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Describe how D H Lawrence depicts the turning point in Elizabeth Bates' life. How successful is he in bringing her experiences to life?

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Describe how D H Lawrence depicts the turning point in Elizabeth Bates' life. How successful is he in bringing her experiences to life? I have studied Odour of Chrysanthemums which is a short story written by D H Lawrence. He lived from 1885 to 1930. His father was a coal miner which explains why the story is based in a mining village. The main character is Elizabeth Bates who is a miner's wife and the story evolves around her waiting for her husband's return from work. As usual he is late but on this occasion he died in a mining accident. The main elements of the story are Elizabeth's changing thoughts and emotions throughout the whole experience. In the exposition D H Lawrence uses pathetic fallacy to bring the story to life and to represent the mood of the young woman, "Trapped between the jolting black wagons" and "The fields were dreary and forsaken". By using words like "trapped", "black" as well as "dreary" and "forsaken" D H Lawrence depicts Elizabeth's unhappy experiences so far and her current state of mind. I think that it is a useful device to make the reader empathise from the start with the character and it sets the mood of the story. D H Lawrence's life story maybe indifferent to that of the characters in this story, he was brought up in a working class mining village and maybe he didn't get along with his family or another family didn't get along and suffered similar problems to those in this story. ...read more.


She lists all the important and unhappiest moments of her life. Since she is carrying the very same flowers at the time, Lawrence has also brought in suspense. This incites the reader to think that something will happen and that it will be another important moment in her life. Lawrence symbolises the turning point in Elizabeth's life when the vase of chrysanthemums breaks. Now that the flowers are on the floor she can leave them behind and forget all the bad moments in her life. The vase could represent her marriage which was in pieces and was also unhappy, she can now start her life anew. The author makes a running commentary of her emotions from the complication - i.e. when Walter doesn't come home - onwards. Lawrence uses suspense to make the reader want to continue reading. "Her anger was tinged with fear," implies that although she is angry for his repetitive lateness she is also concerned for his safety. Mr Rigley begins to stammer when Elizabeth asks him when her husband is coming back home which lets the reader know that he is worried for Walter too. Lawrence uses a build up of irony to give the reader a hint of what would happen and to give her comments a double meaning. When John can't see anything Elizabeth tells him that he is as bad as his father when it was dark which is ironic because Walter is stuck in the bottom of the pit in blackness. ...read more.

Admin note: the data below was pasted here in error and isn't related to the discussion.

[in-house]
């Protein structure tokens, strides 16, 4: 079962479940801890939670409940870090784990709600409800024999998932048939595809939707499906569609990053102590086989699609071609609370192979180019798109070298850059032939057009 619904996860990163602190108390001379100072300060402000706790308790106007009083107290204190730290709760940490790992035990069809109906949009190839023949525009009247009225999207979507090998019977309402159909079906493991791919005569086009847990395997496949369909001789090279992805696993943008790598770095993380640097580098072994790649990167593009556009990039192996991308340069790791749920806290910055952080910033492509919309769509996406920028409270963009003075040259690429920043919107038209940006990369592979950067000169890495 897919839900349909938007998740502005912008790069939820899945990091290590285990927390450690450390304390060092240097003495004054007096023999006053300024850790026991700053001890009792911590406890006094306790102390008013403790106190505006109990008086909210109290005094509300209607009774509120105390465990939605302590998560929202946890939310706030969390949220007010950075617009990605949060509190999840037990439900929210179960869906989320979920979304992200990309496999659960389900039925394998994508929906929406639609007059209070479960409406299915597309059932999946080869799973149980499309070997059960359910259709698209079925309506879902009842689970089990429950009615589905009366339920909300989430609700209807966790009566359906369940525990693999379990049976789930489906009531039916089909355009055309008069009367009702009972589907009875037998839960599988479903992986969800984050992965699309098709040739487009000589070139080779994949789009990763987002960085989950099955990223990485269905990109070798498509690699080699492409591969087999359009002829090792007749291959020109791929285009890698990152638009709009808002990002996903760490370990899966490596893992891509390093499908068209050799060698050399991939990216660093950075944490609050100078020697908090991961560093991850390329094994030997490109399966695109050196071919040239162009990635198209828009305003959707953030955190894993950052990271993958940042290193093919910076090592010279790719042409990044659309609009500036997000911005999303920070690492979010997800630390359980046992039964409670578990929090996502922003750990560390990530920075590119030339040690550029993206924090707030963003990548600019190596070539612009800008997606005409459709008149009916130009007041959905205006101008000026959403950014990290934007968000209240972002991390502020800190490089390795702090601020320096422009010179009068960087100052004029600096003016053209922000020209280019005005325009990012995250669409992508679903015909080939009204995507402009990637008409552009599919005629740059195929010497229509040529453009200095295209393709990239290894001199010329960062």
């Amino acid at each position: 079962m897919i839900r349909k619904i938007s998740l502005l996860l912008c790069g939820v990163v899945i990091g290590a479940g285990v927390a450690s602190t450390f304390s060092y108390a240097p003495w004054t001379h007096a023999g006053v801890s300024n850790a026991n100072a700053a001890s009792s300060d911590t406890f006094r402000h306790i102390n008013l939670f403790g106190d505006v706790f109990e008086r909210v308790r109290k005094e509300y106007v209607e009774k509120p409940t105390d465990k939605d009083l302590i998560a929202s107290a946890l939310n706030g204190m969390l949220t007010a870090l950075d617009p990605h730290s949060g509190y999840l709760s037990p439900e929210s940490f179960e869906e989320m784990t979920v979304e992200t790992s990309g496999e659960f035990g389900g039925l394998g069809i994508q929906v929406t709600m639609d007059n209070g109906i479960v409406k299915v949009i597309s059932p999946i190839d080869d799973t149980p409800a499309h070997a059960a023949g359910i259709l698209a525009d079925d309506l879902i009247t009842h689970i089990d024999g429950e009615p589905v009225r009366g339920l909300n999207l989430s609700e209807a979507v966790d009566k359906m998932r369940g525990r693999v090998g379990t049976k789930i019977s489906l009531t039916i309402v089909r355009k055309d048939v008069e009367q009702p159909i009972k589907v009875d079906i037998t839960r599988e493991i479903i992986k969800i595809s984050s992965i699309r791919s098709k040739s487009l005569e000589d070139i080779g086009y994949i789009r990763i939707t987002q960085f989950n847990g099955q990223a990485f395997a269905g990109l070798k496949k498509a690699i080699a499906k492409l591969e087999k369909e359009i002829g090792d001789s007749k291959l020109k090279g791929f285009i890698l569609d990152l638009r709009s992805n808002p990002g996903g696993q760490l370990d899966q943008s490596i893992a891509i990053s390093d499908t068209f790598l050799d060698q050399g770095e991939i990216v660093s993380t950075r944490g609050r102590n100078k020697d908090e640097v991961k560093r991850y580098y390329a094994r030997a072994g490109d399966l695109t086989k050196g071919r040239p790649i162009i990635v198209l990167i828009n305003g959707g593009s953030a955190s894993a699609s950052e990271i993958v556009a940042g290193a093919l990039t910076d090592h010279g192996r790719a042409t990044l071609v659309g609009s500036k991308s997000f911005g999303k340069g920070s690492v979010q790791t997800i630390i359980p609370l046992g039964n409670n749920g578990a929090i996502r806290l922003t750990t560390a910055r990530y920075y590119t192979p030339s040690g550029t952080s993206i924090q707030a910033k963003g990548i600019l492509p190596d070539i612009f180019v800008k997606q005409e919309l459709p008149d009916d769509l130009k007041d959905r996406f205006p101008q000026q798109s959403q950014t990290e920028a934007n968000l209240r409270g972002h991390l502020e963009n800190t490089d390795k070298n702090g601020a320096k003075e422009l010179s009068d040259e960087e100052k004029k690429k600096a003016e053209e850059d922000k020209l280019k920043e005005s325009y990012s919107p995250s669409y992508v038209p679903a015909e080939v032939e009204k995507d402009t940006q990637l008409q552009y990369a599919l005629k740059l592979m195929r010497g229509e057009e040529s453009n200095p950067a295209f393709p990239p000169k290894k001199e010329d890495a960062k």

"She saw him, how utterly inviolable he lay in himself. She had nothing to do with him". At this point Elizabeth realises that her husband means nothing to her but she can't accept it and tries to feel some emotion towards him again. She "embraced the body of her husband with cheeks and lips. She seemed to be listening, inquiring, trying to get some connection. But she could not. She was driven away. He was impregnable." Here Lawrence uses a succession of short sentences meaning the same thing to reinforce the idea of the finality of his death and of the void between them. Lawrence uses an anticlimax to get the reader's attention and to momentarily bring back the good things about him and then take it away again. "He was blond, full-fleshed, with fine limbs. But he was dead." Elizabeth may feel regret. I think that D H Lawrence depicts the turning points in Elizabeth Bates' life very well. In my opinion, the symbolic use of chrysanthemums is very effective. He uses a lot of descriptive words to bring to life important people and objects. He makes clever use of suspense, irony and adjectives. The way he portrays Elizabeth as a philosophical, deep-thinking person who puts herself in a difficult marriage is very well done. I particularly like his style of writing when he depicts the hidden turmoil of Elizabeth's emotions in parallel with the mother-in-law's expressive mourning. To sum it up, I think that Lawrence has successfully brought Elizabeth's experiences to life. ...read more.

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